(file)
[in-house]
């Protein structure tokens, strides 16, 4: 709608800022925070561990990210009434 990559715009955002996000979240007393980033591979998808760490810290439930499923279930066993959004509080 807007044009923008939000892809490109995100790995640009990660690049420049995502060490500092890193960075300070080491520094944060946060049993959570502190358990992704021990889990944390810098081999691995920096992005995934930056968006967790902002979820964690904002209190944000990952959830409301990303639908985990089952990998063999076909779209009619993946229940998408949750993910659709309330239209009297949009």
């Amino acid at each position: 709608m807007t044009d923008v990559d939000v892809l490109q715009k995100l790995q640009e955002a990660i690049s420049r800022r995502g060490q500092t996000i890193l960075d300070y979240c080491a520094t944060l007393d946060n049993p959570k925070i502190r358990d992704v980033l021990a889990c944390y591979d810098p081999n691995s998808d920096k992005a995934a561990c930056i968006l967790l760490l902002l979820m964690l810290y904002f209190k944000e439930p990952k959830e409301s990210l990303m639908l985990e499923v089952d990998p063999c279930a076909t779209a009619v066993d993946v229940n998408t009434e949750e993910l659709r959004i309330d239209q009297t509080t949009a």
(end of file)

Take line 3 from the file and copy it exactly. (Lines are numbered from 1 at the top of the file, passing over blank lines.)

């Amino acid at each position: 709608m807007t044009d923008v990559d939000v892809l490109q715009k995100l790995q640009e955002a990660i690049s420049r800022r995502g060490q500092t996000i890193l960075d300070y979240c080491a520094t944060l007393d946060n049993p959570k925070i502190r358990d992704v980033l021990a889990c944390y591979d810098p081999n691995s998808d920096k992005a995934a561990c930056i968006l967790l760490l902002l979820m964690l810290y904002f209190k944000e439930p990952k959830e409301s990210l990303m639908l985990e499923v089952d990998p063999c279930a076909t779209a009619v066993d993946v229940n998408t009434e949750e993910l659709r959004i309330d239209q009297t509080t949009a």